I’m about a month into my Data School training now, and the thing I’ve found most frustrating about Tableau so far is doing calculated fields.

Simple ones are fine, because I can think through the logic. For example, take this dataset where I’m looking at the different items confiscated by the TSA in airports across America. Every line of the dataset represents every item confiscated, with information about what it was, where it was, when it was, etc. So, if I want to know how many items were confiscated, I could store COUNT(item) as a calculated field, like this:

This would update to whatever conditions I dragged onto the view. Number of items per airport? Sure thing, just drag airport onto the view, and the calculated field now counts the number of items at each airport.

I can also do a level of detail calculation to work out how many item confiscated there were per airport and control for how many passengers passed through that airport (this was labelled “enplanements” in the data source. “Enplanements” is not a word). This calculation takes the number of items at each airport and divides it by the number of passengers to give the average number of items confiscated per person in that airport.

I then used this average per airport to work out how many items of each type were confiscated per person in airports in Democrat and Republican states respectively.

The problem is that at no point during this process am I quite sure if the numbers that Tableau is spitting out are actually the right numbers. I spent a fair amount of time playing around with the calculation, and got different figures depending on what I did… and so I ended up double checking the calculations in Alteryx all the time anyway.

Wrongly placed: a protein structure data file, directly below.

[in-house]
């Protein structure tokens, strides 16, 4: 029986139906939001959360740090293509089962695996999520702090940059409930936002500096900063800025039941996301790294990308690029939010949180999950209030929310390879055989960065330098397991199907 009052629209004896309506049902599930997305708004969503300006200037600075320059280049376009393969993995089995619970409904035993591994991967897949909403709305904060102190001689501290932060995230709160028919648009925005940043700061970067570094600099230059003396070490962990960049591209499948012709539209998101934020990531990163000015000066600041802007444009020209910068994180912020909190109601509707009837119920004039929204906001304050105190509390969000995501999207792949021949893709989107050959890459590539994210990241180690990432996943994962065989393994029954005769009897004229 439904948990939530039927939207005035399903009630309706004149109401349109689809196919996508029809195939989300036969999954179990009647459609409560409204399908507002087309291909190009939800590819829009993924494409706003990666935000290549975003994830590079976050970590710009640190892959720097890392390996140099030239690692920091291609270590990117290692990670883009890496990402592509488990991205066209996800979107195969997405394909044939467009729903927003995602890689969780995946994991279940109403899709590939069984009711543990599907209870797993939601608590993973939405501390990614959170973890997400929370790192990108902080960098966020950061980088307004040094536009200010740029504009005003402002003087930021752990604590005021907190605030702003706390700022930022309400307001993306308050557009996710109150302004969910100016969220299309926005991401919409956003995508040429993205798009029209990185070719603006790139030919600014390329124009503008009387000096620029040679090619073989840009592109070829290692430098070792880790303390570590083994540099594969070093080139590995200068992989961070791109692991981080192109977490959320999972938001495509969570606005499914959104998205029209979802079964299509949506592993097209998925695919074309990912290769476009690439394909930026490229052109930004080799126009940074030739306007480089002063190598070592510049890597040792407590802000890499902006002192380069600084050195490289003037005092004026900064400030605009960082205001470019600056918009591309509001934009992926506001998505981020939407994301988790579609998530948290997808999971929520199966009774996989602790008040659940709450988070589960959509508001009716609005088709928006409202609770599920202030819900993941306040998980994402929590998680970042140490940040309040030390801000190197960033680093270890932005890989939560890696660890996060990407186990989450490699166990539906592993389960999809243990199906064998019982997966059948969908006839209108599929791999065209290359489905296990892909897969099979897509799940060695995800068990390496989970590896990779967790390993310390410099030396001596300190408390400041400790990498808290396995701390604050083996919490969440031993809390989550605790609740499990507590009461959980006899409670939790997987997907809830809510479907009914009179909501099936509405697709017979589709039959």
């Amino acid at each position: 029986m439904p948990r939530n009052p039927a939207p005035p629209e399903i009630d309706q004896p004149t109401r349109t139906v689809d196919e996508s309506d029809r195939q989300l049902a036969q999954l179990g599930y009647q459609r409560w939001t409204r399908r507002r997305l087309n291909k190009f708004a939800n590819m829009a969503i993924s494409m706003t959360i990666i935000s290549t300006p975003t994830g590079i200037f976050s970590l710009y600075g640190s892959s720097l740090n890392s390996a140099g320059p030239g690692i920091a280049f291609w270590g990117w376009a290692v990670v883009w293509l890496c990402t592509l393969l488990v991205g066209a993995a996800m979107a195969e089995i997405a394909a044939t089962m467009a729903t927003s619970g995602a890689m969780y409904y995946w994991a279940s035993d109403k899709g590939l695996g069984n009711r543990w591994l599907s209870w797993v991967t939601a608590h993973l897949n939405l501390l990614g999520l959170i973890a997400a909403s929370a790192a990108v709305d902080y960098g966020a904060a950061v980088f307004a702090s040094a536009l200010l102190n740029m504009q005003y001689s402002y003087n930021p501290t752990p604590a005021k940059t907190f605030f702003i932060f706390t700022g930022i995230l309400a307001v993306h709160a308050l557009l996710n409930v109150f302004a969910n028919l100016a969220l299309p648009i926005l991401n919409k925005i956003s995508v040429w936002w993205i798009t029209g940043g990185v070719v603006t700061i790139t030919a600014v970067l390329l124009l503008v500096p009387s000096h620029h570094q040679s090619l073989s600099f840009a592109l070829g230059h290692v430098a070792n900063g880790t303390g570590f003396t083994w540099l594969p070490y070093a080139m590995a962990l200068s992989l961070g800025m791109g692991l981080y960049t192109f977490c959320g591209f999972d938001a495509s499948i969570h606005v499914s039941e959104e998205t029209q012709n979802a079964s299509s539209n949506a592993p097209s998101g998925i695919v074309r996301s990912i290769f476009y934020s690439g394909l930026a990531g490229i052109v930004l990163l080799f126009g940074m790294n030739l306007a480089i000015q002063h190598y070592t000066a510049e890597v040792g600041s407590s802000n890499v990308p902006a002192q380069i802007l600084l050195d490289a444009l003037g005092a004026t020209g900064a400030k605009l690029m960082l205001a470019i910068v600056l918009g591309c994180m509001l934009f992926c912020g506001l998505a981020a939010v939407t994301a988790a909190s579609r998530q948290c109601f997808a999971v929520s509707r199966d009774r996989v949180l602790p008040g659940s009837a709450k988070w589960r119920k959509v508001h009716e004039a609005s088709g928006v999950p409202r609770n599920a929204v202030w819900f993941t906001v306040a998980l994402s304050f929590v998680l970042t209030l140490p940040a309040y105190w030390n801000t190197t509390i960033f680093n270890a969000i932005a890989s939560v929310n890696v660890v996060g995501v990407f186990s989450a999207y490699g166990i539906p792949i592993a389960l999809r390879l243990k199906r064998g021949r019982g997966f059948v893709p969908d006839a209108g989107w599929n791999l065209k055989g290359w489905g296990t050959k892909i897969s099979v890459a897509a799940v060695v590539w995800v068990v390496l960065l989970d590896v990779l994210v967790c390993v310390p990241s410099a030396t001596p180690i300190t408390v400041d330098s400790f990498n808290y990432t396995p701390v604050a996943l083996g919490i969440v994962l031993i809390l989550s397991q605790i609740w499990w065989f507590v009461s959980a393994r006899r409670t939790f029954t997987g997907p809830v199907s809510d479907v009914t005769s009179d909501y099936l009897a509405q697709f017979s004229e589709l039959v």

What I love about Alteryx is being able to run the workflow and, crucially, being able to see the numbers at every step of the calculation. Tableau feels a bit “black box”-y, where I’ve got my input at the start, my graph at the end, and a calculation which might or might not be correct. In Alteryx, I can step it through and check it makes sense.

I did this by dropping a Summarize tool in the workflow, grouping by airport, and counting the items to give me the number of things confiscated at each airport. I did the same again, but grouping by airport and item and then counting the items to give me the number of each type of thing confiscated at each airport.

I then dropped two Formula tools into the workflow; one to divide the total items at each airport by the total passengers at each airport (= number of things confiscated per passenger at that airport), the other to divide the number of each type of item at each airport by the total passengers at each airport (= number of each type of thing confiscated per passenger at that airport).

By adjusting my filters in Tableau and checking that the numbers matched up, I was able to check that I’d actually done the calculated field properly (which, for a long time, I hadn’t).

So, here were two ways of calculating the same thing, one in Tableau, one in Alteryx. I found the Alteryx way far, far more reliable, because I could see each level of the calculation, which allowed me to be confident that my data was right. For small to medium datasets, I will probably just do it all in Alteryx and store the calculated fields as extra columns in my output. This may be more of a problem with big datasets, as the Alteryx output data will take up more and more memory… but in this case, with 22,000 rows, the difference between output file size with an extra couple of columns was a matter of kilobytes. That trade off is worth it to me.

That’s exactly the point about the “Tableau Black box” that I developed in my post:

http://insightsthroughdata.com/getting-started-with-alteryx-and-tableau/

I called it the Tableau wall!

Yes, it definitely feels like a wall at times; I can force Tableau to do what I want it to eventually, but I’m not always sure how I made it work. I love those two learning curve graphs!